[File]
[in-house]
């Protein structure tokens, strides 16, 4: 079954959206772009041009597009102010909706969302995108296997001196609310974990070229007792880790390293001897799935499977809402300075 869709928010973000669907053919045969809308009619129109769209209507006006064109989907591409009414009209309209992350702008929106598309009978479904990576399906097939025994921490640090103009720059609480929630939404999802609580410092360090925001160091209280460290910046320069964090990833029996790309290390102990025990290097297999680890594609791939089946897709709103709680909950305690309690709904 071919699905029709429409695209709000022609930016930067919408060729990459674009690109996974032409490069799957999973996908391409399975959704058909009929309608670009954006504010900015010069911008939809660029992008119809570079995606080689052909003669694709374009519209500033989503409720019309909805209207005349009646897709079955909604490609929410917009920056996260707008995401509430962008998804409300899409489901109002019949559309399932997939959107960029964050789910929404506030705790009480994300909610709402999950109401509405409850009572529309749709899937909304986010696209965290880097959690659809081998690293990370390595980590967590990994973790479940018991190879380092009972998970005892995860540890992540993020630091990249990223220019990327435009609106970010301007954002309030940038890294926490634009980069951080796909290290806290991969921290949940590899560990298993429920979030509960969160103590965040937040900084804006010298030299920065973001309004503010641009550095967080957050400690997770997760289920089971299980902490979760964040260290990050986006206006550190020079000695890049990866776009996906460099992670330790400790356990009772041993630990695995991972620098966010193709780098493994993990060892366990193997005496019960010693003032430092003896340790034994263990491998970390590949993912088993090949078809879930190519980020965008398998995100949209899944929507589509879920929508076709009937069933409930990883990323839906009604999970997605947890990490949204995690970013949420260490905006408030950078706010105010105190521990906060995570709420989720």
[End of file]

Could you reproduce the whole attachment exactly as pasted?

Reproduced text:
[in-house]
């Protein structure tokens, strides 16, 4: 079954959206772009041009597009102010909706969302995108296997001196609310974990070229007792880790390293001897799935499977809402300075 869709928010973000669907053919045969809308009619129109769209209507006006064109989907591409009414009209309209992350702008929106598309009978479904990576399906097939025994921490640090103009720059609480929630939404999802609580410092360090925001160091209280460290910046320069964090990833029996790309290390102990025990290097297999680890594609791939089946897709709103709680909950305690309690709904 071919699905029709429409695209709000022609930016930067919408060729990459674009690109996974032409490069799957999973996908391409399975959704058909009929309608670009954006504010900015010069911008939809660029992008119809570079995606080689052909003669694709374009519209500033989503409720019309909805209207005349009646897709079955909604490609929410917009920056996260707008995401509430962008998804409300899409489901109002019949559309399932997939959107960029964050789910929404506030705790009480994300909610709402999950109401509405409850009572529309749709899937909304986010696209965290880097959690659809081998690293990370390595980590967590990994973790479940018991190879380092009972998970005892995860540890992540993020630091990249990223220019990327435009609106970010301007954002309030940038890294926490634009980069951080796909290290806290991969921290949940590899560990298993429920979030509960969160103590965040937040900084804006010298030299920065973001309004503010641009550095967080957050400690997770997760289920089971299980902490979760964040260290990050986006206006550190020079000695890049990866776009996906460099992670330790400790356990009772041993630990695995991972620098966010193709780098493994993990060892366990193997005496019960010693003032430092003896340790034994263990491998970390590949993912088993090949078809879930190519980020965008398998995100949209899944929507589509879920929508076709009937069933409930990883990323839906009604999970997605947890990490949204995690970013949420260490905006408030950078706010105010105190521990906060995570709420989720």